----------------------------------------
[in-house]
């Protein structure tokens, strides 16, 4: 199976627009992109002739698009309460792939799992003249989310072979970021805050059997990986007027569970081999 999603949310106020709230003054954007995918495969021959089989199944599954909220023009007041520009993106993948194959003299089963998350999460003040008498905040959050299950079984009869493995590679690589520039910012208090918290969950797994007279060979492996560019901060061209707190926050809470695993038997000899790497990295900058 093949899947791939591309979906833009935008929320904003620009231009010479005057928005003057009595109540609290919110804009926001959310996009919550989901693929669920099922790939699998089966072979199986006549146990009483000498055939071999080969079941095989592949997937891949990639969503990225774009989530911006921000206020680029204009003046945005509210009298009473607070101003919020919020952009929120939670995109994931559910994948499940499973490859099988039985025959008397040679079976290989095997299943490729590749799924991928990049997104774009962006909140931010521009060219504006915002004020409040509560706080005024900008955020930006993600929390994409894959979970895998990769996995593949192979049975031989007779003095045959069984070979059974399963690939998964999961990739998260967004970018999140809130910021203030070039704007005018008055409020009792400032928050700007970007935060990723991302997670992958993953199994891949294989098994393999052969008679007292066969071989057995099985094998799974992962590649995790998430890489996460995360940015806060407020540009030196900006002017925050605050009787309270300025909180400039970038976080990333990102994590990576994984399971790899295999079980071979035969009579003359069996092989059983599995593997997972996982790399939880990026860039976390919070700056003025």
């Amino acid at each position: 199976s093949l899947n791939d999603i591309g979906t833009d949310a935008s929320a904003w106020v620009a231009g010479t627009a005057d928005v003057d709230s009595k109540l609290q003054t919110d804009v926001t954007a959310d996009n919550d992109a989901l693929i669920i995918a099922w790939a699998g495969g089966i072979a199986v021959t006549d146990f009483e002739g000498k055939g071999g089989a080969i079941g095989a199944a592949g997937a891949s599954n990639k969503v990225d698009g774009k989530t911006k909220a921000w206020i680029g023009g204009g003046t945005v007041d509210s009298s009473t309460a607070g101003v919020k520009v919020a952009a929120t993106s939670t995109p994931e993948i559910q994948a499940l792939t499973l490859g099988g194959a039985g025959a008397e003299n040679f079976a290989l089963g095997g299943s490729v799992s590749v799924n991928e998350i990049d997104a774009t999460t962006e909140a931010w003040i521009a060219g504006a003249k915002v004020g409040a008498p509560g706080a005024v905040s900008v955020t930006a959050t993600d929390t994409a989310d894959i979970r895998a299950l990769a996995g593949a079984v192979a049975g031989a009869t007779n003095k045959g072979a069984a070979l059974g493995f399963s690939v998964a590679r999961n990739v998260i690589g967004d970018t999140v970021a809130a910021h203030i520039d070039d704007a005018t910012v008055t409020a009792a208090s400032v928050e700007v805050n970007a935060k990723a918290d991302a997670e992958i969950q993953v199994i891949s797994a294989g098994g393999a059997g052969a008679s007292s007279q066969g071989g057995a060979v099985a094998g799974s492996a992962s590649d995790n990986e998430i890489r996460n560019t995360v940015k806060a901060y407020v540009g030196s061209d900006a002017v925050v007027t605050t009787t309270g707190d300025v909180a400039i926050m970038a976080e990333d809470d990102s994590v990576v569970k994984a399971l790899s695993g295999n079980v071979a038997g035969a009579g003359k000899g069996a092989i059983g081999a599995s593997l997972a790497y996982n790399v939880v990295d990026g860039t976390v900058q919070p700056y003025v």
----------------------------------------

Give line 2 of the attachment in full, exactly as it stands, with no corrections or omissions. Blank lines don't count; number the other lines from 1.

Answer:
């Protein structure tokens, strides 16, 4: 199976627009992109002739698009309460792939799992003249989310072979970021805050059997990986007027569970081999 999603949310106020709230003054954007995918495969021959089989199944599954909220023009007041520009993106993948194959003299089963998350999460003040008498905040959050299950079984009869493995590679690589520039910012208090918290969950797994007279060979492996560019901060061209707190926050809470695993038997000899790497990295900058 093949899947791939591309979906833009935008929320904003620009231009010479005057928005003057009595109540609290919110804009926001959310996009919550989901693929669920099922790939699998089966072979199986006549146990009483000498055939071999080969079941095989592949997937891949990639969503990225774009989530911006921000206020680029204009003046945005509210009298009473607070101003919020919020952009929120939670995109994931559910994948499940499973490859099988039985025959008397040679079976290989095997299943490729590749799924991928990049997104774009962006909140931010521009060219504006915002004020409040509560706080005024900008955020930006993600929390994409894959979970895998990769996995593949192979049975031989007779003095045959069984070979059974399963690939998964999961990739998260967004970018999140809130910021203030070039704007005018008055409020009792400032928050700007970007935060990723991302997670992958993953199994891949294989098994393999052969008679007292066969071989057995099985094998799974992962590649995790998430890489996460995360940015806060407020540009030196900006002017925050605050009787309270300025909180400039970038976080990333990102994590990576994984399971790899295999079980071979035969009579003359069996092989059983599995593997997972996982790399939880990026860039976390919070700056003025």